It appears that the crisis could not have at a more inopportune time for the Russian economy, which had been slowing down even before the Ukraine crisis broke out. The old energy-based model is waning, but for the Russian economy to diversify, new business investments and modern technology are in order. Against this backdrop, there is all the more reason for Russia to become more integrated with the global economy. Events such as the Ukraine crisis only help isolate the economy from the rest of the world. Globally, the fallout of the geopolitical situation in Ukraine has been limited so far, especially with regard to energy prices.

Domestically however, manufacturing activity shrunk for the eighth month in a row in June due to the Ukraine crisis, though the June reading was better than the previous month. Inflation levels moderated in the month of June even as the Russian central bank said inflation could touch 6.5% by the end of the year. Despite slowing growth, the central bank has been unwilling to reduce interest rates as inflation has generally remained high in recent months. Moreover, consumer spending has not picked up despite the drop in unemployment levels.


The political climate in Turkey took a turn for the better in the second quarter after the volatile situation that prevailed in the beginning of the year. Economic growth, which was clocked above expectations in the first quarter, reflected the easing of political tensions. Increased consumer spending, growth in exports, and government spending all drove the expansion. However, the economy seems to have lost some of that momentum going into the second quarter. Manufacturing, for instance, which had showed some improvement in May, contracted in June, raising doubts about the sustainability of economic growth.

Still, the government and the central bank appeared confident about the strength of the economic recovery going by some of their recent policy actions. After raising interest rates in January, the central bank cut interest rates twice, the latest round towards the end of June, citing easing inflation. According to a Reuters report, the Erdogan administration might have prevailed upon the bank to keep rates low to stimulate growth ahead of the August presidential polls, despite inflation remaining considerably above the central bank’s forecast. Prime Minister Erdogan has thrown his hat into the ring hoping to become the first elected president in the nation’s history. Meanwhile, Turkey continues to be singled out amongst emerging economies as one of the most vulnerable to volatile capital flows, especially in the wake of the U.S. Federal Reserve winding down its bond purchases. The recent tensions in Iraq highlighted yet again the vulnerability of the country’s currency. Iraq, Turkey’s second-biggest export market after Germany, is strategically important as the economy tries to rebalance. Turkey purchases most of its crude oil from foreign countries and Iraq is its principal supplier of oil. While the higher price of oil is likely to push up inflation in a net oil importing economy like Turkey, the loss of a lucrative market to sell its wares will hamper the country’s efforts to bring down its current account deficit, which stood at $65 billion in 2013. Encouragingly though, the Turkish Finance Minister has said a broader recovery in Europe and a weak currency should help the economy narrow the deficit.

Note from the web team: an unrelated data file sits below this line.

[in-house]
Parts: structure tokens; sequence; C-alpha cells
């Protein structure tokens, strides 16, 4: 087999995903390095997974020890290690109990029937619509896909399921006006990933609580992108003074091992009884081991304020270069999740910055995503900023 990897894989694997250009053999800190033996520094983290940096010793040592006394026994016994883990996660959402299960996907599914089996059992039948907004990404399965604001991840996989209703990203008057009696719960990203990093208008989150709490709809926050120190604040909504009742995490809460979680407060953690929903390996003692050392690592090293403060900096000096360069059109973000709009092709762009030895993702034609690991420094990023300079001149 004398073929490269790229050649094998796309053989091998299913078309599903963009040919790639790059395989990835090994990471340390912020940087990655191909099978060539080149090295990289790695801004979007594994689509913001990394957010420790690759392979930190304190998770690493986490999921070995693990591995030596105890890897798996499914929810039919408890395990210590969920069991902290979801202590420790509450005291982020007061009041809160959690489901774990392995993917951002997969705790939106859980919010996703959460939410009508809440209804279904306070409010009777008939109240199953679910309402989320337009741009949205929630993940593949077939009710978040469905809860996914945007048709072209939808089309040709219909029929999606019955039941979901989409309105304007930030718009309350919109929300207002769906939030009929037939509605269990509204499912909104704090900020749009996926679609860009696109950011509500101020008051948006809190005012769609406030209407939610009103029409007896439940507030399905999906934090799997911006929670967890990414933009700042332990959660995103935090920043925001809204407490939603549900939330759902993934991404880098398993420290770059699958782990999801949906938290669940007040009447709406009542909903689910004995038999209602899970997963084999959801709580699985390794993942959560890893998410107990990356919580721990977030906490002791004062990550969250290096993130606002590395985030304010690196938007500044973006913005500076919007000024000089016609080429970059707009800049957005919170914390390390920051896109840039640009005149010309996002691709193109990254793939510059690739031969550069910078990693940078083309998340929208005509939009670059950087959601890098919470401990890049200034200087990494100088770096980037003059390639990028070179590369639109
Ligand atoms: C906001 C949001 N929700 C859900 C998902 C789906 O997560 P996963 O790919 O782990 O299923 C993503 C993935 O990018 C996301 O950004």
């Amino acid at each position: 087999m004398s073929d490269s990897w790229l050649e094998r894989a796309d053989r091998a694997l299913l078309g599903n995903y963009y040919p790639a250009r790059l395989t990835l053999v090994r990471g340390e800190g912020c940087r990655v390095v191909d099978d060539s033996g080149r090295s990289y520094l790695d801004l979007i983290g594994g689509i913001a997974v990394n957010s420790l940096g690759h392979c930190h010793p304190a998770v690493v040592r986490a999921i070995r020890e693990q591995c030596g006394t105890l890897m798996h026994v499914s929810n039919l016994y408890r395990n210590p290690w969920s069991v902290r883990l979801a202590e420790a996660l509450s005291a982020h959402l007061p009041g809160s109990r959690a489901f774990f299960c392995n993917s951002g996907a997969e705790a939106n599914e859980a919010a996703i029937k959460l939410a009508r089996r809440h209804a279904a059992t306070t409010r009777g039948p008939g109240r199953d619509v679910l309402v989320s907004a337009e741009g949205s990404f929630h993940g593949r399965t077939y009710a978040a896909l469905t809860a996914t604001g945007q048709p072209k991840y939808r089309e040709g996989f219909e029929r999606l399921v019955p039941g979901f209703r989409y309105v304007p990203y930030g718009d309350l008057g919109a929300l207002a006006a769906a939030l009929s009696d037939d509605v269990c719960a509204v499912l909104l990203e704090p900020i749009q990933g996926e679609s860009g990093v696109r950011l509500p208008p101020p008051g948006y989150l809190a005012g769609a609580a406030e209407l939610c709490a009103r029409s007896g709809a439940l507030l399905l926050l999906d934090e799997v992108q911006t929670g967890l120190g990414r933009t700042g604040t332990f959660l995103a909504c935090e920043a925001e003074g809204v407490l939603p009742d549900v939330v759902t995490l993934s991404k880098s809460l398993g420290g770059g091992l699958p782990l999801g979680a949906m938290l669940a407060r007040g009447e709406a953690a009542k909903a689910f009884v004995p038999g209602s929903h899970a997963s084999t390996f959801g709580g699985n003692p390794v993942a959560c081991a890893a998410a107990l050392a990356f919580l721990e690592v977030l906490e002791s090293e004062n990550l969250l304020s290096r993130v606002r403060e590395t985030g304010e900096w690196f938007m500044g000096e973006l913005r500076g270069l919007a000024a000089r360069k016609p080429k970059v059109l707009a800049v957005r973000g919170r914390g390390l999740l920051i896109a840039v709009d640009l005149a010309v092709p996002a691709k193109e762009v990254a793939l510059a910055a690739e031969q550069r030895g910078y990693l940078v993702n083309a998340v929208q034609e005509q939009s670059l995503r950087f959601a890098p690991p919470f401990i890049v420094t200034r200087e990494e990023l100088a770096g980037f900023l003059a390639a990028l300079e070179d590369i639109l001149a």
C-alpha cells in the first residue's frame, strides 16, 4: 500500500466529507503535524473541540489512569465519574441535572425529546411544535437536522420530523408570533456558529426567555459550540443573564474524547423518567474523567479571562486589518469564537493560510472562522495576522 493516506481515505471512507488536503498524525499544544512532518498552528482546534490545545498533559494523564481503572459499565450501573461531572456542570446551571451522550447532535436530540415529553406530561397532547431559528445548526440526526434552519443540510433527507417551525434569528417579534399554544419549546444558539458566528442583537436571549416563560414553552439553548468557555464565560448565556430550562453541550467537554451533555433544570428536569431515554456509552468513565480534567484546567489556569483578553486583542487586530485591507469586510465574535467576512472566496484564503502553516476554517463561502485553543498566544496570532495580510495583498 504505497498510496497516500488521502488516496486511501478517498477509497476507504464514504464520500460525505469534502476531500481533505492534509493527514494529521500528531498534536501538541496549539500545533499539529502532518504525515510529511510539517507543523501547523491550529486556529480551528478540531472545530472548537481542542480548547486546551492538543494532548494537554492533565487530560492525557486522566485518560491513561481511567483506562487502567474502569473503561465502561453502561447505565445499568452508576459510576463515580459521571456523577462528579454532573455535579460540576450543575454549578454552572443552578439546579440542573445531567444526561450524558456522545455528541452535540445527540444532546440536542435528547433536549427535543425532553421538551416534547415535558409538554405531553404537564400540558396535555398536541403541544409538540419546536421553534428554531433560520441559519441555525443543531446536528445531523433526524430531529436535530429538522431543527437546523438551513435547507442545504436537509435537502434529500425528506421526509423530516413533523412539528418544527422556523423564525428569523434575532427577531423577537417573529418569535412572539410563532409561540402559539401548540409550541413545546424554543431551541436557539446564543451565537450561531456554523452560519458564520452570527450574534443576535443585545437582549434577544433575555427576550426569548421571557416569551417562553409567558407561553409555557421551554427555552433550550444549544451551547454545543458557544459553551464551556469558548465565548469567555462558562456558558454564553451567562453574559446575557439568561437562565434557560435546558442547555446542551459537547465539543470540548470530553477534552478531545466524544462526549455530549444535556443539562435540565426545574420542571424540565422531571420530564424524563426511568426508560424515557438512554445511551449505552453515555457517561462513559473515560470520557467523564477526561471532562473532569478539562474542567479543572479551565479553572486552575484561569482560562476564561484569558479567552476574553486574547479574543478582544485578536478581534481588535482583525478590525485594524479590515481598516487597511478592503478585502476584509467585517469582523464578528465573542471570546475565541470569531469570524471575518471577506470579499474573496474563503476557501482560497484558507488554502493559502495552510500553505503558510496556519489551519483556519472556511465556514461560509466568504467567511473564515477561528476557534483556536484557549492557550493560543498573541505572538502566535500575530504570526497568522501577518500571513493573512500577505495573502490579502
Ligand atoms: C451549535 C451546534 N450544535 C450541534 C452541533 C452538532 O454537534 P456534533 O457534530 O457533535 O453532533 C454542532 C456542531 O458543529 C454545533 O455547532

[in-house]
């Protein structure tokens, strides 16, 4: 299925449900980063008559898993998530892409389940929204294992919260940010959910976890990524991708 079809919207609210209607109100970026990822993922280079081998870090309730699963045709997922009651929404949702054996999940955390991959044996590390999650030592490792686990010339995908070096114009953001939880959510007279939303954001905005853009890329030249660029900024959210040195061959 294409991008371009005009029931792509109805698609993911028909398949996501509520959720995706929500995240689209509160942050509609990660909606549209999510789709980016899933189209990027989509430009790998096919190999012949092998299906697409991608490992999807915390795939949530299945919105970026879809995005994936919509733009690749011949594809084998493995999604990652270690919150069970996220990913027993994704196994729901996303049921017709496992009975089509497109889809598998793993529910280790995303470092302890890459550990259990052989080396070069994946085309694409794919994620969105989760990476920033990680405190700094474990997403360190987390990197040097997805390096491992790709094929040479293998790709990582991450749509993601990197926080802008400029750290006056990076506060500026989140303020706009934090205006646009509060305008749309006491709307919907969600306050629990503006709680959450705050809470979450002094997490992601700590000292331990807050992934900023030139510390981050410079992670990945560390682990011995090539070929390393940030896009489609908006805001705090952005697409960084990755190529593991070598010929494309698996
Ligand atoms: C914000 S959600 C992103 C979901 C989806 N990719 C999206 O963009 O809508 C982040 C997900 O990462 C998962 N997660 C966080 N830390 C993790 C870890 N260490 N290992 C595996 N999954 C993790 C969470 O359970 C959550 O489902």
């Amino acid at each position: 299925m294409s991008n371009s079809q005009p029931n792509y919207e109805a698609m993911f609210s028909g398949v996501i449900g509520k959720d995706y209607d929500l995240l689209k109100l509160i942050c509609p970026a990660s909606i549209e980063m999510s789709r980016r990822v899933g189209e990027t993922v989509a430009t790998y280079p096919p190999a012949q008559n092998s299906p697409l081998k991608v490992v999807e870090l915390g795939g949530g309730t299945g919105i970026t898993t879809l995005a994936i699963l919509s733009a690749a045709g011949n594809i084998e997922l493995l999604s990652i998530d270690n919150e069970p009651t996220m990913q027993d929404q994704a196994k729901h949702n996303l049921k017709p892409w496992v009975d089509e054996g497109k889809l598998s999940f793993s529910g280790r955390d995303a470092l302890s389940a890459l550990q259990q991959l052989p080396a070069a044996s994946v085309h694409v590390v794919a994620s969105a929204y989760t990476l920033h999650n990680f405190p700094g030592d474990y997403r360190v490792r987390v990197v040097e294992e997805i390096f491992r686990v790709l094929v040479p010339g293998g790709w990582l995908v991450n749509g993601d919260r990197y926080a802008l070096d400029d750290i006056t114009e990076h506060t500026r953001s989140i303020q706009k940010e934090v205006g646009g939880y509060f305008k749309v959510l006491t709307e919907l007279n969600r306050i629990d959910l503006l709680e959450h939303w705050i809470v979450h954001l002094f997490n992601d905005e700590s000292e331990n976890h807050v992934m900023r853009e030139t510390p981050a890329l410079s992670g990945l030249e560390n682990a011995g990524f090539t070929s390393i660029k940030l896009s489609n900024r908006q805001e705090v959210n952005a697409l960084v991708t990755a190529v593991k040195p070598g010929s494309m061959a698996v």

After clocking an annual growth rate of 3.4% in the first quarter, Poland’s economy appears to be heading towards slower expansion in the second quarter. The manufacturing index showed a fall in activity in June compared to the previous month though the reading was still above the mark that separates expansion from contraction. On a less impressive note, industrial output and retail sales fell in June. There appear to be several factors in play contributing to the declines. Besides the possible contagion effect from the Ukraine crisis, the recent slowdown in Germany, Poland’s main export market, was more likely responsible for the fall in factory activity. Russia’s banning of certain imports from Poland has hit the economy, but not significantly. The economic sentiment in the 18-member Euro-zone, a major export market for Poland, fell in June on concerns that the Iraq crisis may push up prices of oil and affect growth in the currency union. Nevertheless, the economy looks healthy based on parameters such as the unemployment rate, and inflation, which stands at 0.2% on an annual basis. The low level of inflation in Poland’s trade partner Euro-zone appears to have had a trickle-down effect on the central European economy.